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2021 Bandol Rosé

Domaine du Gros ‘Noré
Discount Eligible $36.00

The 2021 Bandol Rosé from Domaine du Gros ’Noré is all the talk here in Berkeley. Crisp and characterful, and loaded with Provençal complexity, it’s a balanced blend of structured Mourvèdre with equal parts Cinsault, a more delicate variety, and fruit-forward Grenache. Alain was once profiled during harvest for the major French news station TF1, and after seeing footage of his rigorous sorting practices, it’s easy to see why his rosé tastes so damn good.   
     “It all depends on the raw material,” he says. “If we don’t have that, we can’t make a high-quality wine.” Standing atop his tractor amid a bounty of freshly-clipped Mourvèdre, he inspects each and every cluster. Grabbing one whole like a giant drumstick, he tears off a bite with his teeth and swishes the skins, seeds, and pulp as if it were already wine. He pauses in reflection, then spits vigorously into an imaginary spittoon. “Too acidic, we can’t use that bunch.”     
     It’s August in Provence so Alain and his team pick before dawn to ensure the grapes remain cool. As the sun stretches up over the hills of La Cadière d’Azur, he practices yet another quality control technique. Holding up a gorgeous, plump cluster of Mourvèdre to the first rays of light, Alain fixates on where the sun enters the translucent skin of some pinker-looking berries, then tosses it to the ground. “Not ripe enough,” he indicates. It seems crazy to reject so much decent fruit, especially for a mere rosé, but Alain isn’t one to settle, and this is no ordinary rosé. “As soon as my grapes enter the cellar, the wine is ninety percent complete. I am just there to accompany them.” Alain repeats the sunlight test with a different bunch, only this time a glowy halo appears, and every berry looks deep, dark, and densley purple. This one makes it to press. With such ripe fruit, how does Alain keep his rosé so refreshing? “I press gently, never over-extracting. I prefer to lose in quantity over quality, that’s how to preserve finesse.”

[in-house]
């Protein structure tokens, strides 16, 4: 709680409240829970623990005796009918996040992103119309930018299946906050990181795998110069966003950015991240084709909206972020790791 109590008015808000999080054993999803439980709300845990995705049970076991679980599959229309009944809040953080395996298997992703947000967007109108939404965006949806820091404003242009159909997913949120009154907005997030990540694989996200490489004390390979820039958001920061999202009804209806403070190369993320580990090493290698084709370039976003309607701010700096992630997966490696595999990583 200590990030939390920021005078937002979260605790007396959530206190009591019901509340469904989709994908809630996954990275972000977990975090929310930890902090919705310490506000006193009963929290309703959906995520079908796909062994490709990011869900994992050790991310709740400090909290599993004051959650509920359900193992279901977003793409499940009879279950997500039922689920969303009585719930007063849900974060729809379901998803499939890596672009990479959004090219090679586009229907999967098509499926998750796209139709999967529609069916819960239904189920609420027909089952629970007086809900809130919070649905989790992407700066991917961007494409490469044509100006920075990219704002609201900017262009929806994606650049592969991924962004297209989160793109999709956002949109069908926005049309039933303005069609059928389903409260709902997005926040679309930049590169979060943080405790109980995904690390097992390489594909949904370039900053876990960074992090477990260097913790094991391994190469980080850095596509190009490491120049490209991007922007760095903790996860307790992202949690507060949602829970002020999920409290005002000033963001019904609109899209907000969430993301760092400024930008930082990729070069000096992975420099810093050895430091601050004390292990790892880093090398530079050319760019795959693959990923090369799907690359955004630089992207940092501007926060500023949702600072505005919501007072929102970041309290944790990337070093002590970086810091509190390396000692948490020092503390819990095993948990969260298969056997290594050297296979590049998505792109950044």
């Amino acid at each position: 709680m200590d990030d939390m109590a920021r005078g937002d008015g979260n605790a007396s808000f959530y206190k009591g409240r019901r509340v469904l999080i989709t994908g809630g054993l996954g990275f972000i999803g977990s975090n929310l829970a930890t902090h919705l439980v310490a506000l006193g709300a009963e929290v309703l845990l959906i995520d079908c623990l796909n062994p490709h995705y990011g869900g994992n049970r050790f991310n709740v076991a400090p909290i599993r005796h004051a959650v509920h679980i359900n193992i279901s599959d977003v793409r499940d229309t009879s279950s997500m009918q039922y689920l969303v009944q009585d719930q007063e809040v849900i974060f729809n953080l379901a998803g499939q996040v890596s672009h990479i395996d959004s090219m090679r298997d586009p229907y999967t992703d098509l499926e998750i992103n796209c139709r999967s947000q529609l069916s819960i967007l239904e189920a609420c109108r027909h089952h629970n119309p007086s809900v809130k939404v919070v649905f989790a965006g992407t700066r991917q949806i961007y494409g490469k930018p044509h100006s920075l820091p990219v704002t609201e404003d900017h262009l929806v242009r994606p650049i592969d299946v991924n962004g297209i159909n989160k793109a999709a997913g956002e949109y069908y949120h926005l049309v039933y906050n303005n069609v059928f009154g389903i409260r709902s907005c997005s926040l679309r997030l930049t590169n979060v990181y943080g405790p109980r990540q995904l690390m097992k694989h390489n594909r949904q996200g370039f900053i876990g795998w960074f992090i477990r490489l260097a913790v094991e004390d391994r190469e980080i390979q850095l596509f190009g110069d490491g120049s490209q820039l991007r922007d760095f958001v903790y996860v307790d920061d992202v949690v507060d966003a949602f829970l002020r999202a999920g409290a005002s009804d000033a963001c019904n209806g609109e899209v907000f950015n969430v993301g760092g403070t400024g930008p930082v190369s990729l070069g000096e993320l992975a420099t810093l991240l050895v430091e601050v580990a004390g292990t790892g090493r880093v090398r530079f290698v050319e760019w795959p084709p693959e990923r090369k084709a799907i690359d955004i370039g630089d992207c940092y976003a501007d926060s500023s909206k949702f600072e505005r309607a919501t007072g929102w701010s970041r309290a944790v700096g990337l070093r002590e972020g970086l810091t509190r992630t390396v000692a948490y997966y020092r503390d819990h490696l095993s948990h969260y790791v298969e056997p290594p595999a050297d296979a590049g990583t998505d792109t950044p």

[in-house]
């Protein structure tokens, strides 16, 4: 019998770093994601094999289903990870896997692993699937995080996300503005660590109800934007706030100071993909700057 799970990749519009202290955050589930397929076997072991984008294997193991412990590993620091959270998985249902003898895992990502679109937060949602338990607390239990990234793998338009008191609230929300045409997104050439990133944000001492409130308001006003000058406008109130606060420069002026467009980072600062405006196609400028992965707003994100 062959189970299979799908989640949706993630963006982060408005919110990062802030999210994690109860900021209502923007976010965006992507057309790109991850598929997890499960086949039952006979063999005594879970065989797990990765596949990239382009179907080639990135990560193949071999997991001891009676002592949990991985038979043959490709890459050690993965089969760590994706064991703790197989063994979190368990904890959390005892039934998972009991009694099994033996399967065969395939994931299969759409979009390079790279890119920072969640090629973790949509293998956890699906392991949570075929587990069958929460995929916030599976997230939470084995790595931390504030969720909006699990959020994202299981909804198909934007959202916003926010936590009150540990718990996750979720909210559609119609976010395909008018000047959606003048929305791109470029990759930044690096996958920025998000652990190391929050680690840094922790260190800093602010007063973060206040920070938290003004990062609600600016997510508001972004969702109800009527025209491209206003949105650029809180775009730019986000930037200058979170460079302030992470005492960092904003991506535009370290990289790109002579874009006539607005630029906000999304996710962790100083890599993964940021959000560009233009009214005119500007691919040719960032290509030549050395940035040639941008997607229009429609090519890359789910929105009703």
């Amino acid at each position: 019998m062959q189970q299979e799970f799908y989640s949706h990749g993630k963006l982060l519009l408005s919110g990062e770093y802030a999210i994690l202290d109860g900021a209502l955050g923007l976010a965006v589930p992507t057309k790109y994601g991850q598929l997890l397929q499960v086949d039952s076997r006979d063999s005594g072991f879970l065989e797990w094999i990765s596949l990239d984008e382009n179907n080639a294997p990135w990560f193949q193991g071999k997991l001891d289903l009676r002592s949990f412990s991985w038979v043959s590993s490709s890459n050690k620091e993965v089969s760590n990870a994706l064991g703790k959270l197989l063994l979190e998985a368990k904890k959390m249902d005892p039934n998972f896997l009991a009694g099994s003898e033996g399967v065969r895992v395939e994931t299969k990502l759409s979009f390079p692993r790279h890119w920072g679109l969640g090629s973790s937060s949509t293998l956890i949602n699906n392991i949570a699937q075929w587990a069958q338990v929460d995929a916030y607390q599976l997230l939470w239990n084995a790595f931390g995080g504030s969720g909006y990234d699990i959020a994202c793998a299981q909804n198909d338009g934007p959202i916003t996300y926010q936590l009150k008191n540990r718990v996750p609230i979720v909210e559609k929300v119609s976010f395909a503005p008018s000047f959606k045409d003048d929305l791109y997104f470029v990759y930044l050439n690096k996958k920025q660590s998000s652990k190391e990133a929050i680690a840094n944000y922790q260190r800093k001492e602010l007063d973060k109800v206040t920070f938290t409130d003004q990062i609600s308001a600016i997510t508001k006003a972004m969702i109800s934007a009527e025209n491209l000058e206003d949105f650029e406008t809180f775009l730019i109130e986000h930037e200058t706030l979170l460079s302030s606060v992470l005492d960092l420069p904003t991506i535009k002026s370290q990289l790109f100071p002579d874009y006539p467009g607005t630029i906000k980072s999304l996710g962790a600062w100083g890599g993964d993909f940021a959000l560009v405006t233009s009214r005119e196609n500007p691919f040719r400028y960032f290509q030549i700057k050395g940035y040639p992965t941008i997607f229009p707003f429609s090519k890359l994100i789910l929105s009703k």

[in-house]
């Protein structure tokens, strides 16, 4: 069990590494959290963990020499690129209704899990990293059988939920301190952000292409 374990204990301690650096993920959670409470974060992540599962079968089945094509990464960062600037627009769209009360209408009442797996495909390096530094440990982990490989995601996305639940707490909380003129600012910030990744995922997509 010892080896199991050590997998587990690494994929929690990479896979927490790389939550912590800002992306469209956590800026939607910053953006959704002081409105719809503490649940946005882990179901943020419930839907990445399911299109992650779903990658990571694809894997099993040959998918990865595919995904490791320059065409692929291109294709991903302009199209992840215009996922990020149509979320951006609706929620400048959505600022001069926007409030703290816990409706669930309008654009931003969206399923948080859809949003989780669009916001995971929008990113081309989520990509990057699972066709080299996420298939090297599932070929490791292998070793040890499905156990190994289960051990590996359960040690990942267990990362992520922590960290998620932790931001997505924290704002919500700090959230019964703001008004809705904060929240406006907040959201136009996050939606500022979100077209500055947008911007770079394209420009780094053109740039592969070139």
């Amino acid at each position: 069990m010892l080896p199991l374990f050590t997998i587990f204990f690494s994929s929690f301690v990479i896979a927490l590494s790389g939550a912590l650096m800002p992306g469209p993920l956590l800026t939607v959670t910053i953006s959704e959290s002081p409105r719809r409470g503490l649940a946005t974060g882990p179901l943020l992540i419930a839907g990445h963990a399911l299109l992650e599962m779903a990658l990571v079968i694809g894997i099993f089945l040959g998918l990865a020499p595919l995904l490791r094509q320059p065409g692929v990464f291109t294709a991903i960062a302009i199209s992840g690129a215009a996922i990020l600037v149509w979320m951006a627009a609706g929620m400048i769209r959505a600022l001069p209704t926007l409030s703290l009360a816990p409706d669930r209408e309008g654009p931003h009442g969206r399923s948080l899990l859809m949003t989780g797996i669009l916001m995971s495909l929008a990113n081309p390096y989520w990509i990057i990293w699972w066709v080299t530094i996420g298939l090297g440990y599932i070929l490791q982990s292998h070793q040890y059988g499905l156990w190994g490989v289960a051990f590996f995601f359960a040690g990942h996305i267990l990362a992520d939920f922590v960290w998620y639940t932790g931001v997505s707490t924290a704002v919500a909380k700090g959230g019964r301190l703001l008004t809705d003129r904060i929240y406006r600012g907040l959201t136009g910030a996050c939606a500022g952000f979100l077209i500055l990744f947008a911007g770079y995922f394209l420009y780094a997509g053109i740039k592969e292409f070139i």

The video ends with Alain checking on another parcel. One of his hunting dogs, trailing closely behind, devours some low-hanging fruit. Alain laughs, “Their palates are sharp, they won’t touch anything unripe. Yet another indication it’s the perfect time to harvest!”

Jane Augustine

Technical Information
Wine Type: Rosé
Vintage: 2021
Bottle Size: 750mL
Blend: 54% Mourvèdre, 25% Cinsault, 19% Grenache, 2% Clairette
Appellation: Bandol
Country: France
Region: Provence
Producer: Domaine du Gros ‘Noré
Winemaker: Alain Pascal
Vineyard: 30 years average, 13 ha
Soil: 54% Mourvèdre, 25% Cinsault, 19% Grenache, 2% Clairette
Farming: Organic (certified)
Alcohol: 13%

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About The Region


map of Provence

There is perhaps no region more closely aligned with the history of Kermit Lynch Wine Merchant than Provence. While Kermit began his career as a Burgundy specialist, he soon fell in love with Provence and its wines, notably the legendary Bandols of Domaine Tempier, which he began importing in 1977. He later began living in the area part-time, returning frequently between tasting trips, and today he spends most of his time at his home just outside of Bandol.

Provence is thought to be France’s most ancient wine region, established when Greek settlers landed in the modern-day port city of Marseille in the 6th century BC. The conditions here are ideal for cultivation of the grapevine, with a hot, dry climate and a prevalence of poor, rocky soils, primarily limestone-based, suitable for vines and not much else. The ever-present southern sunshine as well as the mistral, a cold, drying wind from the northwest that helps keep the vines free of disease, are crucial elements of Provençal terroir. Wild herbs from the pervasive scrubland, called garrigue, and cooling saline breezes from the Mediterranean also contribute to the quality and character of wines in all three colors.

Provence is well known for its rosés, but red wines have always held importance here. The very best, such as those from Bandol, possess great depth and a capacity for long-term aging. The white wines, notably those of Cassis, offer weight balanced by a maritime freshness, making them ideal pairings for the local seafood. Mourvèdre reigns king for red grapes, supported mainly by Grenache and Cinsault, while Clairette, Marsanne, Rolle, and Ugni Blanc are the region’s principal white grapes.

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Old cob-webbed wine bottles

Living wines have ups and downs just as people do, periods of glory and dog days, too. If wine did not remind me of real life, I would not care about it so much.